For older adults, losing the ability to remember things and experiencing cognitive decline are some of the most terrifying prospects of aging. Recent research suggests that slightly over 10% of people 65 years and older have Alzheimer’s. You and your loved one might be anxious to know if you have inherited the disease or are at risk from other factors. So, is Alzheimer’s disease genetic? The answer is as complicated as the disease.
Is Alzheimer’s Disease Genetic?
There are some genetic factors related to Alzheimer’s disease, but doctors and scientists are still racing to understand precisely how genes play a part in this serious illness. If you have a first-degree relative, such as a parent or sibling, with Alzheimer’s disease, you are more at risk of developing it, too. However, that does not guarantee that you will get Alzheimer’s.
The reason that genetic testing for Alzheimer’s disease cannot always predict whether you will get the illness is that the genes connected to Alzheimer’s are largely risk genes, not deterministic ones. Here’s a breakdown of these two types of genes and how they influence Alzheimer’s:
- Risk genes such as APOE-e4 may increase your chance of getting Alzheimer’s, but it is still not guaranteed that you will have the disease.
- Deterministic genes such as the very rare amyloid precursor protein (APP) on chromosome 21, presenilin 1 (PSEN1) on chromosome 14, and presenilin 2 (PSEN2) on chromosome 1 directly cause Alzheimer’s disease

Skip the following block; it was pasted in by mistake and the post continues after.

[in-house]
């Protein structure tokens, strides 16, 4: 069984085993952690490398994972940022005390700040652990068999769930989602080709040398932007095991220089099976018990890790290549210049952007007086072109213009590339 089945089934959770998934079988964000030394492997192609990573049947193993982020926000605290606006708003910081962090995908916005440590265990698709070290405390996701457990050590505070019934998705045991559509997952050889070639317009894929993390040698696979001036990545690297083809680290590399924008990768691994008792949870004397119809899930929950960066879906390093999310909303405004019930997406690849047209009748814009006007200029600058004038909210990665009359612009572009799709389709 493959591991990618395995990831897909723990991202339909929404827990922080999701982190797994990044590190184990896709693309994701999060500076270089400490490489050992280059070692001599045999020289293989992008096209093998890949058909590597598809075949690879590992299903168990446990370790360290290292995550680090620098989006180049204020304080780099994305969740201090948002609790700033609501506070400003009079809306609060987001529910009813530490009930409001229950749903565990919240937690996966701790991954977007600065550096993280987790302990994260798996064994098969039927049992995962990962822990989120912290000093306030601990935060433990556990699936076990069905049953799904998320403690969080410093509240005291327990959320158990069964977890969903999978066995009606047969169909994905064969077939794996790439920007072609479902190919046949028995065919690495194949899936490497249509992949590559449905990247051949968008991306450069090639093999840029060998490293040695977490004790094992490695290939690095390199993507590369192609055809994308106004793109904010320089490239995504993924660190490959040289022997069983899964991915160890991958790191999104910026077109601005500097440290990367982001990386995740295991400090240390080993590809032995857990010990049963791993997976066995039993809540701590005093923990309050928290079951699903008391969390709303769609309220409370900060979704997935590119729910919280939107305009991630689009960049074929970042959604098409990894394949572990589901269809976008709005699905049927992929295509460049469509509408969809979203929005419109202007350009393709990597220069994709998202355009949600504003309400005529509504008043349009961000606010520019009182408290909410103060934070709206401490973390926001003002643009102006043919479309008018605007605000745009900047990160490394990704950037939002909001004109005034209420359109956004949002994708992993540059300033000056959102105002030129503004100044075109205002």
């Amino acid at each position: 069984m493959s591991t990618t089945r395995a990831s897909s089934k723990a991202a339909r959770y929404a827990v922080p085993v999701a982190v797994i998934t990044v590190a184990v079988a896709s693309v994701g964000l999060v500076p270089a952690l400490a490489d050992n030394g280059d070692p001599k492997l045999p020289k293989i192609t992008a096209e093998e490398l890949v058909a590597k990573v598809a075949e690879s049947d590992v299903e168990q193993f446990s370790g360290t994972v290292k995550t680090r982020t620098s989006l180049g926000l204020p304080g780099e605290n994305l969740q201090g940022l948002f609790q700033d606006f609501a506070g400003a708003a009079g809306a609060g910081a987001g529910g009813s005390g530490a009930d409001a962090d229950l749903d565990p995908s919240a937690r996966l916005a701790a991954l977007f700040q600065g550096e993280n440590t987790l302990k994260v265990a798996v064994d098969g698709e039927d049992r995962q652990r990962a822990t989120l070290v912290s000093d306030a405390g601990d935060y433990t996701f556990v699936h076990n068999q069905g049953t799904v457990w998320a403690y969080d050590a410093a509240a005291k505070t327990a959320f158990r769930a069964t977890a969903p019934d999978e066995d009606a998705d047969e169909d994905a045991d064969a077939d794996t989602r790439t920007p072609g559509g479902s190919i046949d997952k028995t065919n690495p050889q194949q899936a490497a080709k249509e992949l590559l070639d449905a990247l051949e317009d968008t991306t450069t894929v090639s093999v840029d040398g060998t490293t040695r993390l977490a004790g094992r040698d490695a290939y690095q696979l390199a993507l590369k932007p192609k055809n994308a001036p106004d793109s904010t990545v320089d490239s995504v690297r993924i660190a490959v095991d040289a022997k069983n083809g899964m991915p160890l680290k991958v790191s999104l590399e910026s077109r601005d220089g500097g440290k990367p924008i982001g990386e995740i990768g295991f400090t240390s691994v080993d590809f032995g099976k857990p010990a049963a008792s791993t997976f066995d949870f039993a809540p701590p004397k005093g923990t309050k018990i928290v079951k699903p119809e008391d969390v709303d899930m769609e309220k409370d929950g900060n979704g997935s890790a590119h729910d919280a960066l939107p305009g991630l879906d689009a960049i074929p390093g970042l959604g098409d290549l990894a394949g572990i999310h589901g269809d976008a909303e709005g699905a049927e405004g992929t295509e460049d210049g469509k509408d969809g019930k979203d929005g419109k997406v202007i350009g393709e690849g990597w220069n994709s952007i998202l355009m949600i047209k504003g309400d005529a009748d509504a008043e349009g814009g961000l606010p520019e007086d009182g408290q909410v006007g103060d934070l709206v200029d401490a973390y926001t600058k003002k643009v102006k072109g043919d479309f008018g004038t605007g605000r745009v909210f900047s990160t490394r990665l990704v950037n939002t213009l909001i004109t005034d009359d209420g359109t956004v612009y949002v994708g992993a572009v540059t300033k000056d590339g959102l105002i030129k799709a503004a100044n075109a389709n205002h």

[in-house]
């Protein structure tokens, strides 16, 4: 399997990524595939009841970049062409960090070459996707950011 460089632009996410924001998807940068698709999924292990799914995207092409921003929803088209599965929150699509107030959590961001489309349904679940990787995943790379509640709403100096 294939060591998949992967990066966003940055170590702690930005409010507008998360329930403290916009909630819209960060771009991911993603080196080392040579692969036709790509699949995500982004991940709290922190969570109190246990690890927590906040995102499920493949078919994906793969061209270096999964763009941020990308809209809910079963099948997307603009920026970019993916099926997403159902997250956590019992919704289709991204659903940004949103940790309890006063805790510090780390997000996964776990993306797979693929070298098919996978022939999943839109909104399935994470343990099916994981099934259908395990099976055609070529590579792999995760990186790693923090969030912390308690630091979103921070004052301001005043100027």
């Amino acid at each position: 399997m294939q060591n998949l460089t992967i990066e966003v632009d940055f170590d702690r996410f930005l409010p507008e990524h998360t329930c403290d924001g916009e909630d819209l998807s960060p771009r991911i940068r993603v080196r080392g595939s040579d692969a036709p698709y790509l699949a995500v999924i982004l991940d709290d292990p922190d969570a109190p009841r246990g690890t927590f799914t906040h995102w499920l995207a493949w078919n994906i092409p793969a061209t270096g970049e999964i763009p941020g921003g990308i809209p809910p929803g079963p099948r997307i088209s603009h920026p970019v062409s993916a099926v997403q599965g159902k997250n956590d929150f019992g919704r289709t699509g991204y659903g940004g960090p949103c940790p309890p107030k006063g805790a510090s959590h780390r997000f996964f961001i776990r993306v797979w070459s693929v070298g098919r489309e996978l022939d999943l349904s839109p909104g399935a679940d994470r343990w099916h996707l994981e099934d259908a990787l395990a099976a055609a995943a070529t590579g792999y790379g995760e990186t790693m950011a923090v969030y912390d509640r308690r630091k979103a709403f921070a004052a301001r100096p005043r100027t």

Understanding the Forms of Alzheimer’s
While you may want to test for Alzheimer’s gene, you should first understand the different forms of the disease. Researchers and doctors describe the two forms of Alzheimer’s as:
- Early-onset Alzheimer’s – develops before age 65, often in the late 30s or early 40s
- Late-onset Alzheimer’s – develops after age 65, often in the age range of 65 to 75
Most people who get Alzheimer’s only develop it later in life, making late-onset Alzheimer’s the most prevalent form of the disease. While genetics and family history of Alzheimer’s do play a part in whether or not you are at risk of getting this illness, deterministic genes only account for 1% of all Alzheimer’s cases. Those cases are called familial early-onset Alzheimer’s.
Genetic Testing for Alzheimer’s Disease
Genetic testing for Alzheimer’s disease has come a long way, but it still can not predict whether or not you will get sick. If you have more than one immediate family member who has Alzheimer’s, talk to your doctor and a specialist about your concerns. Genetic counselors can also guide you through the risks and benefits of genetic testing.
Many companies are taking advantage of people’s interest in the question, “Is Alzheimer’s hereditary?” by offering at-home DNA and genetic tests. You should take caution with this approach. This area of science is incredibly complex, and you will need to discuss the results with a genetic counselor and a doctor to avoid misinterpreting the information.
Scientists Search for Alzheimer’s Genes
It may take many more years before scientists can answer the question, “Is Alzheimer’s disease genetic?” If you or a loved one begins experiencing memory loss, talk to your primary care doctor as soon as possible. With early therapy and care, it’s possible to extend your quality of life for many years.
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